Mrs. Ieronim-Latham, an Orthodox Christian, is in Etna with her husband, Dr. Ernest Latham, an American scholar, historian, diplomat, and Episcopalian Christian. A retired Instructor at the U.S. State Department’s Foreign Service Institute, he is an adjunct professor at the St. Photios Seminary, teaching at present a two-week seminar at the Seminary: “The Twentieth Century’s Search for Salvation,” an historical evaluation of the last century’s spiritual triumphs and failures.
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Internationally Renowned Church Architect Delivers Public Lecture
at the St. Photios Orthodox Theological Seminary
Professor Augustin Ioan, who teaches at the Ion Mincu University of Architecture in Bucharest, Romania, that country’s foremost higher institution of architectural science, recently presented a public lecture, “The Light Within: Sacred Space and Religious Architecture,” to an enthusiastic audience at the St. Photios Orthodox Theological Seminary. His lecture, delivered on the evening of Tuesday, April 24, 2018, focused on the function of light in the spiritual design of ecclesiastical structures and was followed by a complimentary wine and cheese reception, where those attending the lecture were able to meet individually with the lecturer.
Professor Ioan is a graduate of the university where he now teaches and where he received his doctorate in architecture. He also earned a master’s degree in architecture from the University of Cincinnati and a second doctoral degree in philosophy from the University of Bucharest. He has held fellowships and research positions at Oxford and Cambridge Universities in England, the Institute for Advanced Study in Budapest, Hungary, the Palladio Institute of Architectural Studies in Vicenza, Italy, and the Institute for Advanced Study at New Europe College in Bucharest. He is a three-time Fulbright Scholar and, in 2018, was named a “Fulbright Ambassador” by the U.S. Romanian Fulbright Commission in Bucharest.
Dr. Ioan has served in executive positions in the Romanian Union of Architects, is the recipient of numerous national medals, honors, and prizes for his architectural work in Romania, and enjoys international recognition for his contributions to the world of architecture. The author of more than a score of books and many professional articles in architectural theory, philosophy, history, and poetry, he serves on the editorial boards of numerous professional and academic journals. He resides in Bucharest, Romania, with his wife, Dr. Simona Corlan-Ioan, a former member of the Romanian diplomatic corps and a professor of history at the University of Bucharest.
Professor Ioan is an Adjunct Professor at the St. Photios Seminary, where he is conducting classes, this Spring term, on sacred space and Orthodox church architecture for students at both the undergraduate and graduate levels.
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at the St. Photios Orthodox Theological Seminary
in Etna, California
On Monday evening, March 26, 2018, Mateusz J. Ferens, a Lecturer on the faculty of the St. Photios Seminary and a doctoral student at the University of Wisconsin at Madison, where he is a Project Assistant at the Visual Resources Laboratory in the Department of Art History and Vice-President of the Graduate Student Forum, delivered a lecture on “The Self-Aware Image in Byzantine Art.” Icons are the most ancient form of Christian art and are, in the Eastern Orthodox Christian communities of the Near East, where Christianity first flourished, closely associated with Christian theology and anthropology, or the Christian understanding of God and man. This point was brilliantly underscored in his lecture.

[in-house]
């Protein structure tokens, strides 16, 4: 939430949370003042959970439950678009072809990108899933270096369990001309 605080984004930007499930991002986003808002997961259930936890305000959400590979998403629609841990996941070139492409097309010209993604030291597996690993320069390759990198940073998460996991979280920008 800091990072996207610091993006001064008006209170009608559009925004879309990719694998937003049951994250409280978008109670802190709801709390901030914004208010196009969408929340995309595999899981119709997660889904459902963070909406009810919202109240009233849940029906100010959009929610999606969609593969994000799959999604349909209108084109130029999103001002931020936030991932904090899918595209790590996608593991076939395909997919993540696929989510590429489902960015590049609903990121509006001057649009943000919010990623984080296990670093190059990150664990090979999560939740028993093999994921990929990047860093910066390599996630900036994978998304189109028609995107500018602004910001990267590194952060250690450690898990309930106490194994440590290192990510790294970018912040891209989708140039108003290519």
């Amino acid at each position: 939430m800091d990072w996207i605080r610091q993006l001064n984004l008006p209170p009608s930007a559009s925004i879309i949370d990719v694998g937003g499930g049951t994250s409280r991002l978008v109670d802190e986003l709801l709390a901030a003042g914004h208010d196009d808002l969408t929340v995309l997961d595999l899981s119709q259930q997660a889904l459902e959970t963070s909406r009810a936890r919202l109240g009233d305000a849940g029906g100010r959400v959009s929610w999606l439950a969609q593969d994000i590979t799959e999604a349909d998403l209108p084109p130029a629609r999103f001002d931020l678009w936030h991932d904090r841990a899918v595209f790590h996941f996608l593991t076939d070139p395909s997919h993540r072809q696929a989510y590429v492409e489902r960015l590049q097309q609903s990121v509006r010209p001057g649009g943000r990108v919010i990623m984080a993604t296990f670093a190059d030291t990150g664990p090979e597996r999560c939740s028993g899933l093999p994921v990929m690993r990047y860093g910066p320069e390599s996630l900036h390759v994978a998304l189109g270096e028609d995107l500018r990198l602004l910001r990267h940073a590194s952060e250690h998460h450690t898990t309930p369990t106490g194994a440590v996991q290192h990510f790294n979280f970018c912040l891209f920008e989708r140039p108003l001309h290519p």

Mr. Ferens received his B.A. degree with honors and with departmental distinction in Applied Design at the California State University, San Diego, and his M.A. degree in Art History at the University of California, Riverside, where he was a teaching assistant. He is studying in the 2017-2018 academic year at the University of Wisconsin on a fellowship awarded by the university’s Center for Russia, East Europe, and Central Asia, which is partly funded through the U.S. Department of State.
His wife is a doctoral student in American Literature at the University of Oregon at Eugene. His brother, Deacon Father Photii, is a monk at the St. Gregory Palamas Monastery in Etna and a second-year student at the St. Photios Seminary.
Mr. Ferens’ first book, Dionysius of Fourna: Artistic Identity Through Visual Rhetoric, was published in 2015 by the Center for Traditionalist Orthodox Studies at the St. Gregory Palamas Monastery.
The Monday evening lecture was free of charge to the community.
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The Repose of One of the Founding Members
of the Seminary’s Board of Directors and
One Its Primary Supporters
We are sorry to report that on the morning of January 30, 2018, on the Orthodox Church Calendar (February 12 on the Civil Calendar), Michael N. Gombos, Sr., a founding member (and later, in retirement, an honorary member) of the Board of Directors of the St. Photios Orthodox Theological Seminary, reposed quietly at his home in Bakersfield, California, after a short illness. Mr. Gombos was a successful businessman and philanthropist and a dedicated Orthodox Christian. He and his wife and family, working through the Gombos Family Charitable Foundation, comprised one of two families instrumental in the establishment of the seminary and the purchase and subsequent renovation of its physical facility. His loss is a tremendous one for our Diocese, for our Church, and for the seminary community. The seminary will forever stand as a tribute to his Christian philanthropy and his interest in Christian education. We extend sincere condolences to his family.
Αἰωνία ἡ μνήμη!
May his memory be eternal!